There’s a lot that the new Borderlands: Game of the Year remaster gets right. Yes, there are clear and obvious upgrades over the original release, not least the provision for higher quality textures that ensure that the game holds up well on a modern 4K display. Then there are the enhanced options and quality of life improvements and the fact that PC owners of the original decade-old release get the new version for free – but just how good are the various console ports?
Without head-to-head comparisons, the initial impression when loading up the GOTY edition is that this is classic Borderlands just as you remember it – and it’s fair to say that the game’s cel-shaded style still manages to hold up today. The key visual upgrade is indeed to texture quality, with much more detail – and this may account for a 19GB download size on PC up against the original’s 12GB. Lighting and colour grading also seems significantly punchier too up against the older version.
While the objective is to deliver a presentation fit for 4K displays, the same upgrades are present and correct across all versions of the game, with both base and enhanced machines delivering the same core art. Interestingly though, while HDR is supported, it is restricted to consoles only – the PC version is left behind in this area.
While there are variations elsewhere between the consoles, the good news is that gameplay tweaks are consistent across the board. These changes are small but significant, starting with the inclusion of a revised mini-map and inventory system that’s much easier to handle, and similar in nature to that featured in Borderlands 2. Characters also collect health and ammo automatically now, while the option to tweak field of view also proves welcome. Also impressive is a bump to local split-screen play from two players to four, though online-enabled accounts are required for each participant, which is a bit of a pain.
First impressions suggest that a decent level of thought and effort has gone into this remaster, but there are some concerns about the quality of the console conversions, particularly in terms of GPU utilisation. Borderlands always ran well on PC and bearing in mind that we’re looking at a decade-old title here playing out on much more advanced hardware, performance is less impressive than expected.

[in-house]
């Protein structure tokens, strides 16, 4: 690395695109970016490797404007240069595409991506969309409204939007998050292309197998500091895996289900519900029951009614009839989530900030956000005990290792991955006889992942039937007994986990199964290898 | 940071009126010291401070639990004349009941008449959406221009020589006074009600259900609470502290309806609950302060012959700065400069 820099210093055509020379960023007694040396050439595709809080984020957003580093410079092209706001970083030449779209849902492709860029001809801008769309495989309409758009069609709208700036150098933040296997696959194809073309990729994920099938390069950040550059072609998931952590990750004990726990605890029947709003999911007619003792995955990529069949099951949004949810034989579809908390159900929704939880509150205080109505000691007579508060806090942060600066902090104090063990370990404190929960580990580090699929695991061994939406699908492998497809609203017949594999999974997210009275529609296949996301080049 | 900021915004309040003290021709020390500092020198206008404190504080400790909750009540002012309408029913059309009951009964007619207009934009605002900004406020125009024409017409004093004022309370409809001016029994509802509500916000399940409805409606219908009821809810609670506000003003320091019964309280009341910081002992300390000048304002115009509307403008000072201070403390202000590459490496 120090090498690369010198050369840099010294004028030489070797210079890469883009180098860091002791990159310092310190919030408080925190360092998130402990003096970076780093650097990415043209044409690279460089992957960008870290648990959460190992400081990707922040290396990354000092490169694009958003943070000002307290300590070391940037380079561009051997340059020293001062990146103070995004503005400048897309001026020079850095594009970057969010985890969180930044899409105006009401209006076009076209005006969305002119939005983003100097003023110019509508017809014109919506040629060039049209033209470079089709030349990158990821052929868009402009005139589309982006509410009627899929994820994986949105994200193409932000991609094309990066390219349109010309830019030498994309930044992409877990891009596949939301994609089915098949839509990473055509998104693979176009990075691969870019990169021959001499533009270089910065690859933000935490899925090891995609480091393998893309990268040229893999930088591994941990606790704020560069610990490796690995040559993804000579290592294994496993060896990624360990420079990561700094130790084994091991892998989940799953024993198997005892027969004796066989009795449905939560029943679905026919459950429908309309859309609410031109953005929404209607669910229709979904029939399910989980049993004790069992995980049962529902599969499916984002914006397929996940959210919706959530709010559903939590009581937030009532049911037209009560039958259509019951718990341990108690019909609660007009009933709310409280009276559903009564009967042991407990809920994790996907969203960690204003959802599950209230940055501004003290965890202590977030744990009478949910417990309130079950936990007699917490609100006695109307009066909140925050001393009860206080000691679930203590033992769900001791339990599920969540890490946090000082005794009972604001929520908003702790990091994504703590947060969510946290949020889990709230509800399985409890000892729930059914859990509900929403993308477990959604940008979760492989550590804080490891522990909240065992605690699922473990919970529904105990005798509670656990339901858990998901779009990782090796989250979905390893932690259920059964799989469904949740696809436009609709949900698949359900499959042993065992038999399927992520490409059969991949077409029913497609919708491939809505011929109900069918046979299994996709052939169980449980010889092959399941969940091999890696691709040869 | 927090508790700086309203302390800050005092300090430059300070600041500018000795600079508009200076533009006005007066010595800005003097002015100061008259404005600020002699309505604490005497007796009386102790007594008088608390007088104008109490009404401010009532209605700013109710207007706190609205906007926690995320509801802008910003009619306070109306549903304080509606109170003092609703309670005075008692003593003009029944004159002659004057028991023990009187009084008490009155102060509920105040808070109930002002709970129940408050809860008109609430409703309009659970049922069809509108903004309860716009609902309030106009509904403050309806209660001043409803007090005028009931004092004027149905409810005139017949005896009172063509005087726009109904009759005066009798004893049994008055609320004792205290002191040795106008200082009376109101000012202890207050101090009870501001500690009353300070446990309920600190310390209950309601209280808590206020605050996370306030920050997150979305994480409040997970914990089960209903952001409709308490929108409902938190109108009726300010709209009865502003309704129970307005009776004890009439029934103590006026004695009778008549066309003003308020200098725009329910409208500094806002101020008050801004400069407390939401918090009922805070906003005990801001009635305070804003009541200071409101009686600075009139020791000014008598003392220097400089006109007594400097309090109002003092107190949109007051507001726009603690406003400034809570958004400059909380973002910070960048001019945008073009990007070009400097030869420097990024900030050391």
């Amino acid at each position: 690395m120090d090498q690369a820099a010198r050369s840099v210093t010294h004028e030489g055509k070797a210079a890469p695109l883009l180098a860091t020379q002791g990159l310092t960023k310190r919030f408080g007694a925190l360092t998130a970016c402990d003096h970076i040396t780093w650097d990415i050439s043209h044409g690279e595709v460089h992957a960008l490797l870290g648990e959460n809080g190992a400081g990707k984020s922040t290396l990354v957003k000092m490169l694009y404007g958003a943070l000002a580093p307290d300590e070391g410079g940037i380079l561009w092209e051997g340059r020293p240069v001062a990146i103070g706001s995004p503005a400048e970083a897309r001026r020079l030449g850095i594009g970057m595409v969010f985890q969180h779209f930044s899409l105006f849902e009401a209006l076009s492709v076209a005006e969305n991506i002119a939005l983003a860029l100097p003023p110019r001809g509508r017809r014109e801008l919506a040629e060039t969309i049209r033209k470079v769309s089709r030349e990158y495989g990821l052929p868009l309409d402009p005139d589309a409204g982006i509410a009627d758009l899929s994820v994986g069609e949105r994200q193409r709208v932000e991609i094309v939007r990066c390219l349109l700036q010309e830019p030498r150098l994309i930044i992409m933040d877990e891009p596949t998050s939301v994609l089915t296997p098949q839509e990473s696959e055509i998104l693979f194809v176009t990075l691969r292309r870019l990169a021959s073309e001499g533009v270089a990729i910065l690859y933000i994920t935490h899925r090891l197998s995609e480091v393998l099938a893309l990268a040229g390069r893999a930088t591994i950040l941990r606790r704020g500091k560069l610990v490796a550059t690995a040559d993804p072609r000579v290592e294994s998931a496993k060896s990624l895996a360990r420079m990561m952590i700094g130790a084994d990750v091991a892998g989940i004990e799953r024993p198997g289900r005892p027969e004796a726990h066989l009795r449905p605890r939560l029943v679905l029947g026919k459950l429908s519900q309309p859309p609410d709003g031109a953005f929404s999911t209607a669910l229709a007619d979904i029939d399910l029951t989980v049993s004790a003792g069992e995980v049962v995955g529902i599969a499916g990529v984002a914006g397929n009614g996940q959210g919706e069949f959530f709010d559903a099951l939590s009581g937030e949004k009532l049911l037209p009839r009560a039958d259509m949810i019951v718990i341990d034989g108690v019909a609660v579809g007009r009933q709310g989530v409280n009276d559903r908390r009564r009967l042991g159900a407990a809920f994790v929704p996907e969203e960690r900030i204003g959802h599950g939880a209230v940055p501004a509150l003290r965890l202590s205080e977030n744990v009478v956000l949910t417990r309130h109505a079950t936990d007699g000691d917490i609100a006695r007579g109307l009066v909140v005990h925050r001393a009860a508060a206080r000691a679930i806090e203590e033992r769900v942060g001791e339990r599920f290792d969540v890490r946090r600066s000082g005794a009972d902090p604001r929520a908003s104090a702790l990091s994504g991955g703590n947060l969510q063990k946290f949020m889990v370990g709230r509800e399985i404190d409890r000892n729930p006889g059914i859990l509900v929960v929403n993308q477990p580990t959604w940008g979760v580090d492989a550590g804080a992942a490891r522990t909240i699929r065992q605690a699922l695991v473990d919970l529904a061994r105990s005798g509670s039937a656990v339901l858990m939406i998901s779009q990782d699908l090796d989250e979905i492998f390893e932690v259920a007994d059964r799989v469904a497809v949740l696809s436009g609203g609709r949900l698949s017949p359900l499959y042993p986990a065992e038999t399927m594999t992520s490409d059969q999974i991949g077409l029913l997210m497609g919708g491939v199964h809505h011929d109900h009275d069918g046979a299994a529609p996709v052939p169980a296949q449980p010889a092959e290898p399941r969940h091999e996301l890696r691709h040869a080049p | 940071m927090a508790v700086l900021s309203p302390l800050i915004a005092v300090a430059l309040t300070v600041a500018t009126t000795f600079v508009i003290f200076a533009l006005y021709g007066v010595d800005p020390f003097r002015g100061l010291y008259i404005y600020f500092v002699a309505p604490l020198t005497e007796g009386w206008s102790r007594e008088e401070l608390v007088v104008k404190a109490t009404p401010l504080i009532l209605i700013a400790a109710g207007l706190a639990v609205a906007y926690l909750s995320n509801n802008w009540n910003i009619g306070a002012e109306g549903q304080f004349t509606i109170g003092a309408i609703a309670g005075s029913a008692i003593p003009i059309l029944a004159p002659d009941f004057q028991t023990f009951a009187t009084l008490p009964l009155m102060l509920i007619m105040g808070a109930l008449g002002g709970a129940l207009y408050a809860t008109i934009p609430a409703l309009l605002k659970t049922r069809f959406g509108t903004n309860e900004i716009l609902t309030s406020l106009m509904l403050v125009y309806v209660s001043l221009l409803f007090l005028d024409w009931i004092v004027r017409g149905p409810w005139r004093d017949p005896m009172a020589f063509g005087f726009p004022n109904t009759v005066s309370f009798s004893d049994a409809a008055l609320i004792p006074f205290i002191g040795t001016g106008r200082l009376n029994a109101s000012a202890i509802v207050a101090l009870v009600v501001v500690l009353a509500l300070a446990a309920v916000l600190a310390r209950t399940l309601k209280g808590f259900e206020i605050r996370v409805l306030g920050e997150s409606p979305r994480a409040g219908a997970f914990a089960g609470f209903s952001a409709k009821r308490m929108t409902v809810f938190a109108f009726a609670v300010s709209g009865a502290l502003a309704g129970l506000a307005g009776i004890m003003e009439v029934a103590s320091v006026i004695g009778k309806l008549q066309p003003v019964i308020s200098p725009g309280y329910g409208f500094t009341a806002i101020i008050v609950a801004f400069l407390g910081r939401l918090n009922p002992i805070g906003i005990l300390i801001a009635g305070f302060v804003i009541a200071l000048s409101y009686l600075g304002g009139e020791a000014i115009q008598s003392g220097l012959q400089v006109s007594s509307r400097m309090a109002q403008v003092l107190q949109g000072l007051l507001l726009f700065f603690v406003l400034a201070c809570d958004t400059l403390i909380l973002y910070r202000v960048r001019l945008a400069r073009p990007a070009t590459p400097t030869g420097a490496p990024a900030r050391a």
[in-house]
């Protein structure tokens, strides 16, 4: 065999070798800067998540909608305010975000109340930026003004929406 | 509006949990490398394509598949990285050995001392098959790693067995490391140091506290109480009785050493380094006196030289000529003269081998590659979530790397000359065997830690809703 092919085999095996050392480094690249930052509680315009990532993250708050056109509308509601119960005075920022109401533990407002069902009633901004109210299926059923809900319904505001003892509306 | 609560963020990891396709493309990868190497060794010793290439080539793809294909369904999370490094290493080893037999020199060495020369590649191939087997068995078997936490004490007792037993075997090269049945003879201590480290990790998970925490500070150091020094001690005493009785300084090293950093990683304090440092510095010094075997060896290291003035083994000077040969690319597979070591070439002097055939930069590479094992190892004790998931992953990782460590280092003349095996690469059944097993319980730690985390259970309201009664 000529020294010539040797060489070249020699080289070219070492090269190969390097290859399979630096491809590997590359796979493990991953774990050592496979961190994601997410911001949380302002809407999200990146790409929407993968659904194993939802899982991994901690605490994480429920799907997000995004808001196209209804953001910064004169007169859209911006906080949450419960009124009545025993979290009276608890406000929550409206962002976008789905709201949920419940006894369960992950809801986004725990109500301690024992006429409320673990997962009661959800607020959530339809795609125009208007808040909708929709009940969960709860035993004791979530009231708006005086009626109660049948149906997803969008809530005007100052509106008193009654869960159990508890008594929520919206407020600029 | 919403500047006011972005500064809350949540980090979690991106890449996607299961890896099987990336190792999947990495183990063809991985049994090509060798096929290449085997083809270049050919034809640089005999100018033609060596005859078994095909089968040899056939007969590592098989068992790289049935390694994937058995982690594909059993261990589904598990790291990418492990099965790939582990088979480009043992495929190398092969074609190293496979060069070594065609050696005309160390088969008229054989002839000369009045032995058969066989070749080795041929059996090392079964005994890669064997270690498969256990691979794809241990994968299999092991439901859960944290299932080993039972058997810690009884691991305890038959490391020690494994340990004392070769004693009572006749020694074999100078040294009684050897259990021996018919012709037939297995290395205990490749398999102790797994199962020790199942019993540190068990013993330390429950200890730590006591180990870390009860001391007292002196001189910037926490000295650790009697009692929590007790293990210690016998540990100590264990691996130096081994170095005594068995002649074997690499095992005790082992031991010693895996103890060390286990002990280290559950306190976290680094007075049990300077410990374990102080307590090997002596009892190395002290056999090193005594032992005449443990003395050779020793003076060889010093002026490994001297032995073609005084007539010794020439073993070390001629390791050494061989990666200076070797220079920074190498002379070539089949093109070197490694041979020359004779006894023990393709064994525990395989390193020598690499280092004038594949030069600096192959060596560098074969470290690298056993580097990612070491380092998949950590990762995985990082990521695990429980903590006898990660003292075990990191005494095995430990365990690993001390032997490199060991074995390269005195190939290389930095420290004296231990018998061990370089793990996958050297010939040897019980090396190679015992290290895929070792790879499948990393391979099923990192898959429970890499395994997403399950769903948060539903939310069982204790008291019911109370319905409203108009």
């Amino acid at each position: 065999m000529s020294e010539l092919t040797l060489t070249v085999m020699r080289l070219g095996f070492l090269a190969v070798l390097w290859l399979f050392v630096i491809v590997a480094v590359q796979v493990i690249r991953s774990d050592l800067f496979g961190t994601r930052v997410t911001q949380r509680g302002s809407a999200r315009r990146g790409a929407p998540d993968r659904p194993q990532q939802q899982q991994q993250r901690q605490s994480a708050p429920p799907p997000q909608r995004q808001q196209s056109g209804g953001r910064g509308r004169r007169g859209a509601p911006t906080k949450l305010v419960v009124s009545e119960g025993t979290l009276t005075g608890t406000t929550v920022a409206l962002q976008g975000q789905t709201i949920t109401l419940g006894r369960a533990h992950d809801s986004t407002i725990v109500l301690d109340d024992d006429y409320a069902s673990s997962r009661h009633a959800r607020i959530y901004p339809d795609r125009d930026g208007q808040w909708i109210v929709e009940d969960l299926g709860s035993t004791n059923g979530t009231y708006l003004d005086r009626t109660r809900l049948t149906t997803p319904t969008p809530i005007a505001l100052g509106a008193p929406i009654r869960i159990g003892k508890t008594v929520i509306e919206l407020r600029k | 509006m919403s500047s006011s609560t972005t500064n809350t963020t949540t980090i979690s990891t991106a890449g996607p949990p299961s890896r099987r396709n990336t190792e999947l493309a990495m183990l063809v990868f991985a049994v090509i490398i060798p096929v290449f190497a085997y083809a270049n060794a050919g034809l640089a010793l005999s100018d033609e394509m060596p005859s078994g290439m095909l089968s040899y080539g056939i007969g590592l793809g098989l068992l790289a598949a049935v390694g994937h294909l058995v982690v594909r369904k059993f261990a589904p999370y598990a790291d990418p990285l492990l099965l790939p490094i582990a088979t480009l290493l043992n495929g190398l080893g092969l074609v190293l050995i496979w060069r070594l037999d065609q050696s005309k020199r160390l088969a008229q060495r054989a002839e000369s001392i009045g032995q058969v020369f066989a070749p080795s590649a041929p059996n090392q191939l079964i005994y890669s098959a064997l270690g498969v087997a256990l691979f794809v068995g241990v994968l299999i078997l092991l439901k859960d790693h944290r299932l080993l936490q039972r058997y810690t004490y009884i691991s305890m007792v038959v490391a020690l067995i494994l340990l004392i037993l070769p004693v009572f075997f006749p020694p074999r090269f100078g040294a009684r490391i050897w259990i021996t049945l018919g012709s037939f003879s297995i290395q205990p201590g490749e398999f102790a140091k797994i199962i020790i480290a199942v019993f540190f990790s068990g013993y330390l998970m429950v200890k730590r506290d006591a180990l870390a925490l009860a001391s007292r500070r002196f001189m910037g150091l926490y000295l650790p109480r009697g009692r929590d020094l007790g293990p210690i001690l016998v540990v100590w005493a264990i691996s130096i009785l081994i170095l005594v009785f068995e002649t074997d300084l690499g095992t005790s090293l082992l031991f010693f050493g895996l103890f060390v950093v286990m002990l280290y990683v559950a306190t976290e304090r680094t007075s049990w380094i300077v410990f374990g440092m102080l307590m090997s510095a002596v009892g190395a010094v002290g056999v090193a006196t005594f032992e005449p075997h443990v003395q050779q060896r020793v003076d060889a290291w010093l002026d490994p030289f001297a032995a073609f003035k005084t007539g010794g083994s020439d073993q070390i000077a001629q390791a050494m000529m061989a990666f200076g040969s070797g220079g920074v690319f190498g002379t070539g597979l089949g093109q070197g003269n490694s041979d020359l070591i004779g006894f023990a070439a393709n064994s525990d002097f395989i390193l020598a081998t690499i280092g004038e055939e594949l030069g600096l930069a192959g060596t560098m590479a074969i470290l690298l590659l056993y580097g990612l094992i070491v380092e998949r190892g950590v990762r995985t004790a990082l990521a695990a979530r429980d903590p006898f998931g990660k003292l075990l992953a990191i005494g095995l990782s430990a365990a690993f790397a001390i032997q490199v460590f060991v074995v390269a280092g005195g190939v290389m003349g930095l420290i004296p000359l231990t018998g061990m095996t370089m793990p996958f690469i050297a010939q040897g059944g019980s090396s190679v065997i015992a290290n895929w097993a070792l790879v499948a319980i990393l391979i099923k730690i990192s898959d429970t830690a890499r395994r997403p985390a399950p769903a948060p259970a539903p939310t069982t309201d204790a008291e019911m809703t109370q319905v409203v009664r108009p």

On the plus side, 60 frames per second is the target on all systems – but In order to keep frame-rates relatively consistent, dynamic resolution is in place on all consoles. That means we’re looking at a range between 1536×864 to full 1080p on the base PlayStation 4 (albeit with few dips below the target) which drops to a noticeably more variable 1440×810 to 1080p on the standard Xbox One. Meanwhile, the enhanced consoles also vary, with a 1440p to 1800p resolution window on PS4 Pro, widening out to 1440p to 2160p on Xbox One X.
Visual differences between the four console builds are minimal. Each receives the same texture pack, though the quality of anisotropic texture filtering improves significantly on the enhanced machines – though this could be down to the increased sampling delivered by a higher native resolution. Shadow clarity also gets a small upgrade on the enhanced consoles, presenting slightly crisper edges.
Bearing in mind that this game is almost a decade old now, it’s a little disappointing to see that even though DRS is in place, Borderlands GOTY still has some performance problems. All four console releases target 60 frames per second – but if the current scene can’t render in time, v-sync is temporarily disabled, resulting in tearing travelling across the entire screen. It keeps latency low, but it’s somewhat baffling to see Xbox One X’s six teraflop GPU unable to hold a consistent level of performance and likewise with the other consoles and their lower resolution targets. Pro and X stick to 60fps best, but even here, episodes between 50-60fps are possible. The performance window expands out a touch on the vanilla consoles, seeming to 45-60fps. The base PS4 is fairly solid overall, but it is still prone to some drops and tearing, while the base Xbox One is less consistent overall than any of the other versions.
Performance issues apart, Borderlands GOTY does the job in delivering a decent enough remaster for the current-gen systems but revised textures apart, it’s actually the quality of life tweaks that make the most impact here for the solo player. That said, boosting split-screen functionality from two to four players is a pleasant addition – it halves the frame-rate target from 60fps to 30fps, and there are still performance drops even then, but it does add somethng new to the overall experience. It’s an improvement, but not quite everything you want it to be – something that sums up the console versions of Borderlands GOTY quite succinctly.